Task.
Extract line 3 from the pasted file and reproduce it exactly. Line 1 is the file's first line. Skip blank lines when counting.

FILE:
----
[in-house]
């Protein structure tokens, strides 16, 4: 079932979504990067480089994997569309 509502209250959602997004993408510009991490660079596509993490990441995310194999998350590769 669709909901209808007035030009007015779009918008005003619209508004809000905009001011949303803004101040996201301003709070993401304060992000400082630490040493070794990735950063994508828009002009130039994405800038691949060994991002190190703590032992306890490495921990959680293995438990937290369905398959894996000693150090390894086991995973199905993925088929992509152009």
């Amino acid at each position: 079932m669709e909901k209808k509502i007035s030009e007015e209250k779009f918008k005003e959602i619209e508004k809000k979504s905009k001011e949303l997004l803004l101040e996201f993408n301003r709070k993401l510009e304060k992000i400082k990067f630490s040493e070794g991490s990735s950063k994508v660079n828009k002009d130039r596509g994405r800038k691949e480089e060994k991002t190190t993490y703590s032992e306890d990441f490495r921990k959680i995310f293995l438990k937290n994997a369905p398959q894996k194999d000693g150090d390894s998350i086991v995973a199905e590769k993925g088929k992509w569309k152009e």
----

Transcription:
């Amino acid at each position: 079932m669709e909901k209808k509502i007035s030009e007015e209250k779009f918008k005003e959602i619209e508004k809000k979504s905009k001011e949303l997004l803004l101040e996201f993408n301003r709070k993401l510009e304060k992000i400082k990067f630490s040493e070794g991490s990735s950063k994508v660079n828009k002009d130039r596509g994405r800038k691949e480089e060994k991002t190190t993490y703590s032992e306890d990441f490495r921990k959680i995310f293995l438990k937290n994997a369905p398959q894996k194999d000693g150090d390894s998350i086991v995973a199905e590769k993925g088929k992509w569309k152009e």